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Stocks on Wall Street Head for Decline

Futures point to a lower open for the Nasdaq and the S&P 500 Thursday.
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Premarket futures were pointing toward a lower open for U.S. stocks Thursday as a set of reduced analyst estimates for the financials and an uptick in crude oil prices sent investors scurrying for cover.

Futures for the

S&P 500

were down 8 points at 1266 and were 8.5 points below fair value.


futures were down 11 points at 1905 and were 11 short of fair value.

On Wednesday, the major indices fluctuated between gains and losses before ending the day in positive territory. Concern about the financial sector -- particularly mortgage companies

Fannie Mae



Freddie Mac


and investment bank

Lehman Brothers


-- left traders without much conviction as they closely eyed the price of oil.

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With the new day came renewed worry over the fate of the battered financials. Following Goldman Sachs' slashed earnings forecast for five major financial firms just a day ago, Citigroup on Thursday lowered estimates on

Goldman Sachs

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, Lehman and

Morgan Stanley

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. Citi predicted further writedowns for the big Wall Street firms as they continue to navigate the credit crisis.

As to corporate earnings, investors are in for a batch of new reports before the session begins. Among those due to report are bookseller

Barnes & Noble

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, fast-food restaurant

Burger King


and video-games retailer


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Away from earnings,

The Wall Street Journal

reported that


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CEO Larry Montgomery will hand over head-management duties to President Kevin Mansell. Montgomery will stay on as chairman of the company, the report said.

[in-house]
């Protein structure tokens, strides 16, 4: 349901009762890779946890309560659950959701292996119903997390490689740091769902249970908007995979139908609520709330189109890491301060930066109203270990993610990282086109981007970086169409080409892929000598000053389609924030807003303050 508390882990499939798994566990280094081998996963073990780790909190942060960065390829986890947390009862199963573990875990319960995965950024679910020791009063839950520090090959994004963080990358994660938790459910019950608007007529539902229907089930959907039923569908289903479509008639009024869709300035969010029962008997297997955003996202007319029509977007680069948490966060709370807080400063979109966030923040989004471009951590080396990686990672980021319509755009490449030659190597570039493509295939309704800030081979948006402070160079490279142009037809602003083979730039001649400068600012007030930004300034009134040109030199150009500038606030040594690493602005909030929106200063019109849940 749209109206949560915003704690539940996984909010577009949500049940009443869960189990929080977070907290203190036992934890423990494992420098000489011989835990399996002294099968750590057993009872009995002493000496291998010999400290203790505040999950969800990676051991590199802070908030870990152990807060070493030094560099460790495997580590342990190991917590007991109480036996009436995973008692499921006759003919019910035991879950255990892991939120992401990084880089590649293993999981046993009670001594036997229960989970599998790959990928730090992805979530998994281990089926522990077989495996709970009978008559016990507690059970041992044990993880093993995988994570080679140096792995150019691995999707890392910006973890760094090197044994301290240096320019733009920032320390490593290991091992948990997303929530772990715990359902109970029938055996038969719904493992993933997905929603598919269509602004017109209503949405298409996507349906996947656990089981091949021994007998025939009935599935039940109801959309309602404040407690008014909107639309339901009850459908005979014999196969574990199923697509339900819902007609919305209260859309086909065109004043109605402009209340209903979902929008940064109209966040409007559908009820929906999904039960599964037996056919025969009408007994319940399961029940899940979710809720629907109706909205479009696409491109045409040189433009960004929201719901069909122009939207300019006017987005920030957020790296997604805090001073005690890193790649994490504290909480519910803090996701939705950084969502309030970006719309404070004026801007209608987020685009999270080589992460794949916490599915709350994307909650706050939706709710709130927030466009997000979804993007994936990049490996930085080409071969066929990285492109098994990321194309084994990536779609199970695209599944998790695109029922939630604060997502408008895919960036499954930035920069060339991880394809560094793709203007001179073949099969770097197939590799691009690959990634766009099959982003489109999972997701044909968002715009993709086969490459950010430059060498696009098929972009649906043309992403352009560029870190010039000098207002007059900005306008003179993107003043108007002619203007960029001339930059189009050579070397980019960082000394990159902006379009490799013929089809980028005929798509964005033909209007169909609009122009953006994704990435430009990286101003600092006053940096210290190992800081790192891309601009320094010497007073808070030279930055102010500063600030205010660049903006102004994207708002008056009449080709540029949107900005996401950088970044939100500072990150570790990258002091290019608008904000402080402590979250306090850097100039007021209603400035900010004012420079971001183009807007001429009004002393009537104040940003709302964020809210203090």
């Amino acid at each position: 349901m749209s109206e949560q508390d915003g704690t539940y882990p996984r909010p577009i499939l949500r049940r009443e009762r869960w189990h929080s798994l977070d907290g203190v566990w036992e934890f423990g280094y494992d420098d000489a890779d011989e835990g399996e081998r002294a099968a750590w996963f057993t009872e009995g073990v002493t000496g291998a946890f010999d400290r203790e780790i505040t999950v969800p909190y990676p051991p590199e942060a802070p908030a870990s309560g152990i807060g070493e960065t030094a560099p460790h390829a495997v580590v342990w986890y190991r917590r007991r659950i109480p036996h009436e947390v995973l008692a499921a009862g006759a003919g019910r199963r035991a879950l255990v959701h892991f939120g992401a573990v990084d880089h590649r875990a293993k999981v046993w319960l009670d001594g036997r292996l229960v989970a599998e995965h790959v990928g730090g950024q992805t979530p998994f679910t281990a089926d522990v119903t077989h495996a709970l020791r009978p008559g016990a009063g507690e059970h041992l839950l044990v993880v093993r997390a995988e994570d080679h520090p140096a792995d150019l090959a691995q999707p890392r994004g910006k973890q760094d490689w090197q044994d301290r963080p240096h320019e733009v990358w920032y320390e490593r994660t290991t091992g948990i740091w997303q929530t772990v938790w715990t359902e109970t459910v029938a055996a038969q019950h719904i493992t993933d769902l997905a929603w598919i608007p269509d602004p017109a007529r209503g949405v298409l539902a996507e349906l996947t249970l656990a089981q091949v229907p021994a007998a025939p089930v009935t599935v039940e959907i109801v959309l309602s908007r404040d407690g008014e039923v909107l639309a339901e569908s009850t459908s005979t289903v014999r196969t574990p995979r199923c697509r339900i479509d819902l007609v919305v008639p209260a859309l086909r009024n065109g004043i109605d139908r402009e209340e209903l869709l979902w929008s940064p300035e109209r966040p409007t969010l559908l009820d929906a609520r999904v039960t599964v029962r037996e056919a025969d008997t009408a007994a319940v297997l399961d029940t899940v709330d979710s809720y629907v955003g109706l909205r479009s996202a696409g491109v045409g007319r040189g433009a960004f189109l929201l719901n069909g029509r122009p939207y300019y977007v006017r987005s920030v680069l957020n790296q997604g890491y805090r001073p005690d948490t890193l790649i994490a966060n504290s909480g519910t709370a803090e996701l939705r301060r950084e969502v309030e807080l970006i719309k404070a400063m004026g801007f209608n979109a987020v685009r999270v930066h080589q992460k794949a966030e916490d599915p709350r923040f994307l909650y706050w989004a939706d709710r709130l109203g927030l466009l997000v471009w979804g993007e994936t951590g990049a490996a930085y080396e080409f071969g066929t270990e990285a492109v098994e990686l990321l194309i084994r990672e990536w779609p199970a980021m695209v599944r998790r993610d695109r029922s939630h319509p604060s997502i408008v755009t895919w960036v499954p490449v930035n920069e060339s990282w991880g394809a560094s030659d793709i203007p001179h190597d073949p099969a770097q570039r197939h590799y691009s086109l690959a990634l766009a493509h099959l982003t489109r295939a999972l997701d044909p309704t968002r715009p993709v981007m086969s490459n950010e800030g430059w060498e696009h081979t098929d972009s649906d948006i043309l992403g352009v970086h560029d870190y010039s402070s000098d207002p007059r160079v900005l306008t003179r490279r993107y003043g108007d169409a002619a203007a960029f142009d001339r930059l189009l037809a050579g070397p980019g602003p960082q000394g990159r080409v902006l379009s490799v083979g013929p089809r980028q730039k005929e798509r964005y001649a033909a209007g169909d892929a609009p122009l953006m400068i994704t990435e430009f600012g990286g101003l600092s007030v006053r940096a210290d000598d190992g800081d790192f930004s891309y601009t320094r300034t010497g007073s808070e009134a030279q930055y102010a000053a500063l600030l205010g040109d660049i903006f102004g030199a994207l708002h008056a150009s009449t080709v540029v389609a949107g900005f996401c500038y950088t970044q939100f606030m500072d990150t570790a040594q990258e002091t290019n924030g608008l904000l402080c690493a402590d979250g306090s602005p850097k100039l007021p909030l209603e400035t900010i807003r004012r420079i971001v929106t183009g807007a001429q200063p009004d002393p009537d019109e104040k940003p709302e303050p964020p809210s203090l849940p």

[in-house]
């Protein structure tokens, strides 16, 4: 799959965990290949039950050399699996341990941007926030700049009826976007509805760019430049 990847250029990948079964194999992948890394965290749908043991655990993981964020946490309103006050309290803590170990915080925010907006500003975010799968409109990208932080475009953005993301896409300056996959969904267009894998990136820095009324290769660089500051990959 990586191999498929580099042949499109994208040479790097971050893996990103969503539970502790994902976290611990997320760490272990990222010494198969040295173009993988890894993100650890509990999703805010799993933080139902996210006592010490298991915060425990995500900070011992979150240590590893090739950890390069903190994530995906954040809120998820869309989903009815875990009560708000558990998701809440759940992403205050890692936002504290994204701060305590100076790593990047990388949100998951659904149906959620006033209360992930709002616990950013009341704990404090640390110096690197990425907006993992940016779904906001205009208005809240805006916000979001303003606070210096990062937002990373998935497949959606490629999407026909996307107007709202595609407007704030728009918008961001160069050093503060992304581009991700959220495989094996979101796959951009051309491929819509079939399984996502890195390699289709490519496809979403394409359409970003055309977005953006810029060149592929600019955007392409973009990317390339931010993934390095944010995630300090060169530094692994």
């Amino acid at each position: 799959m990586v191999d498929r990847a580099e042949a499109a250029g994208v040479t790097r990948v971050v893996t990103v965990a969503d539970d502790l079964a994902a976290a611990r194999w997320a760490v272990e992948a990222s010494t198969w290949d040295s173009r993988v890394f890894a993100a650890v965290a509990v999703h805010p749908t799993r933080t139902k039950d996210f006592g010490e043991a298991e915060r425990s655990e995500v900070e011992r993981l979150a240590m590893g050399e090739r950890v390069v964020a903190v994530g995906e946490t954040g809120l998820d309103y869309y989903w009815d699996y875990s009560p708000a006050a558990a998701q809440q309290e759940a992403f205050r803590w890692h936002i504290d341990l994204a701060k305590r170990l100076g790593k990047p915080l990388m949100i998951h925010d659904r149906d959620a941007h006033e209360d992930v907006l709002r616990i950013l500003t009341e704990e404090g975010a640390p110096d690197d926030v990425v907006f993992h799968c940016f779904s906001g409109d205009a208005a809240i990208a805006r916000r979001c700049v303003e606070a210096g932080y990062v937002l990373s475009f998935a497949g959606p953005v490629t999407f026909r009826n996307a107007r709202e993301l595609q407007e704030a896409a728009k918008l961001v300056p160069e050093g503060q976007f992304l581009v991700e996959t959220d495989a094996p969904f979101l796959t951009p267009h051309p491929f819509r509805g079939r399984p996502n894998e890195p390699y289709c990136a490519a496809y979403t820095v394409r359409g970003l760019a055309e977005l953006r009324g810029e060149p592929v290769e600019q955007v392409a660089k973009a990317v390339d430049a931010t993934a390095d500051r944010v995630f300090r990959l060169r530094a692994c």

also said that the

Federal Reserve


Credit Suisse

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last month to discuss rumors that it was planning to cut off credit from Lehman Brothers. Credit Suisse said that the rumor was untrue, the report said. Lehman shares have lately been hammered over uncertainties about its liquidity levels.

As for economic data, the Labor Department's initial jobless claims for the week ended Aug. 16 are due at 8:30 a.m. EDT. Investors will also hear the Conference Board's leading indicators report. The Philadelphia

Federal Reserve

will later release its regional manufacturing index.

In the realm of commodities, oil prices were up $1.03 at $116.59 a barrel. Gold was gaining $8.20 at $824.50.

Treasury prices were unchanged. The 10-year and 30-year note were each flat in price, yielding 3.80% and 4.44%, respectively. The dollar was falling vs. the euro, yen and pound.

Overseas exchanges, including the FTSE in London, the Dax in Frankfurt, the Nikkei in Japan and the Hang Seng in Hong Kong, were mostly trading lower.